*Not only sci-fi, but also a whole bunch of other genres too. Yes. That’s right. I am a [closet] Tom Cruise fan. I think he’s ace. I couldn’t give a monkey’s about his apparent oddball personal life, he makes great films and should be celebrated as one of the best actors of our time. Go on, I dare you to argue with me.
Ah yes, but if you take Inception-boom and add sci-fi-with-a-bit-of-screaming? That’s PROMETHEUS.
Villainy voice-over with destruction of cites and innocents though, that’s new right? OK, so AVENGERS may have got there first too.
Look, I’m fairly sure STID will be fairly awesome; JJ Abrams is a more than competent director (whose last STAR TREK couldn’t have been any better*) but in a world where fans drool over mere FRAMES of their favourite franchise, I think the trailer could’ve been a lot stronger.
And while some of you might already be cowing about the complete lack of originality in Hollywood today full stop, ‘how can anything be classed as ‘original’ these days’? I have two answers for you.
Fair enough, but these films I’m talking about are super recent (and you expect more from Abrams).
All of the above aside, there’s still Benedict Cumberbatch – who, to be frank,Â will be amazing. In closing:
Bring it on…
…butÂ please make the next trailer a little more original, yeah? Please?! And show me something new, too. I mean, even the new poster (above) looks like it was borrowed from elsewhere.
To say I’ve been a little bit excited about this film coming out would be perhaps somewhat of an understatement. I am a huge Ridley Scott fan and of the efforts he has made in the genre of science fiction, bothfilms are in my all time top fifty*.
I think I can quite safely say, for me at least: Yes. It did.
However, Prometheus is not perfect. Not by any stretch. In fact, at one point in the film (after probably the most intense scene of 2012 to date) I let out an audible ‘WTF?’ when something pretty major just gets brushed to the side without question… Just, mental. But, as an immersive return trip to the shadowy world of the Weyland Corporation and everything around and therein, Prometheus wins.
We’ve been too long without a decent return trip to this universe of morally ambiguous androids and engineers. Admittedly, seeing the film in 3D at Britain’s biggest cinema (London’s BFI IMAX) definitely helped, but Scott’s hand and vision is clear throughout and we, the audience, benefit for it. Much has been lauded in the past about Ridley’s attention to detail, his penchant for creating actual things that exist in real time and space (as opposed to leaning too much on the sometimes clunky and too easy to spot CGI), and rightly so. Fans will be pleased to hear that, in Prometheus, that reputation continues unabashed.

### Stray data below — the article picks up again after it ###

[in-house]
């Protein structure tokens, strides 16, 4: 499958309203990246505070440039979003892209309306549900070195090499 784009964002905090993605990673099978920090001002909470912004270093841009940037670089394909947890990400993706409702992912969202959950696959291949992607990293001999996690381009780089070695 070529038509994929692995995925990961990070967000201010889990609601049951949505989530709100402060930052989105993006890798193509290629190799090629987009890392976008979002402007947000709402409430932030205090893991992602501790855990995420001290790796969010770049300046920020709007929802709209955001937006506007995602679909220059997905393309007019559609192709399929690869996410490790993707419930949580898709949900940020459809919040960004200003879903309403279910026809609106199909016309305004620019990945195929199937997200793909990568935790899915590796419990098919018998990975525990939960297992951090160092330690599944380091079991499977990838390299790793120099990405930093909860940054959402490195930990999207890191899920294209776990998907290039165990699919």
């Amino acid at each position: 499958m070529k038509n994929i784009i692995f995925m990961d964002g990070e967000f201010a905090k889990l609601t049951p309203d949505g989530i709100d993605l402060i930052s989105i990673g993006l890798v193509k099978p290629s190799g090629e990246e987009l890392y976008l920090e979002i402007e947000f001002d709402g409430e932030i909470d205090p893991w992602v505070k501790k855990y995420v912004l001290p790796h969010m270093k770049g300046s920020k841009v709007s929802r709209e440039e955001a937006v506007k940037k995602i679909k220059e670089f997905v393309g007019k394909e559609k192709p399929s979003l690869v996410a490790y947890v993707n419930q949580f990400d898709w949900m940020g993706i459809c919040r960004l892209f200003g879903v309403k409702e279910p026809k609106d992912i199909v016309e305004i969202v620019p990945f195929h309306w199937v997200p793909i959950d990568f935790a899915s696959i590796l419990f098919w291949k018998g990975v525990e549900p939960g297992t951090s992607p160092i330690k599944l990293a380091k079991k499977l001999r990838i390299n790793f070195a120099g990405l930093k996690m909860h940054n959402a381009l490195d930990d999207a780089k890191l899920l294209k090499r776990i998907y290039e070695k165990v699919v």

Everything from the space suits (SUIT UP!) through to the choice of spatulas in the mess kitchen (no joke) has been thought through and it shows. That’s not to say that the film is CGI free, of course it can’t be, however, when employed, it too excels.
That’s the visuals taken care of, what of the cast?
Michael Fassbender is perfect casting as the ship’s resident android, David. Cold, quiet and utterly believable – it’s actually really hard to put a definition on what it is exactly that he does that nails the dead-behind-the-eyes, only-human-in-appearance robot. He’s part H.A.L., part Pinocchio and very, very well done. Good job.
Noomi Rapace, as the conflicted scientist and Ripley heir apparent, Dr Elizabeth Shaw, is also brilliant and shines here in her first (proper) English-speaking role. Shaw’s story-arc is probably the best and most interesting of all and, after one particularly harrowing scene, the entire theatre was on the edge of their collective seats – myself included – just waiting to see what she would do next. Arresting stuff.
Charlize Theron does well also, as does Idris Elba, but special mention must go to Brit-actor-playing-an-American number two, Rafe Spall. I had no idea he was in Prometheus so it was a pleasant surprise to see his face pop up out of cryo-sleep 15mins in. I’ve seen him in stuff before and I am a fan; his comedy grin helping him steal the short scenes that he appears in, wonderfully.
BUT WHAT ABOUT THE STORY, JAMES?
Well, yes. Quite.
The tagline ‘The search for our beginning could lead to our end’ is pretty spot on. There are obviously Alien elements throughout and, when the film closes, there is no doubt left as to where we came from and, maybe more importantly, where the eggs are laid for the Nostromo and her crew over the years ahead. Yes, there are a couple of gaping plot holes (and some really dumb ass character decisions), yes some of the scripting is on the clunky side but, oh my, there are some fantastic elements to Prometheus and I am bloody glad I saw it in the way I did.
In fact, I’m actually quite tempted to see it again.
And, while it doesn’t have the depth of suspense or the over-arching wrapper of horror/fear as its predecessor (as it will of course be forever continually compared against), Prometheus is a rather good sci-fi film and – faults aside – is one I would definitely recommend you go see.
*I’m a filmy. I don’t do top tens or top fives. It’s top fifties all the way.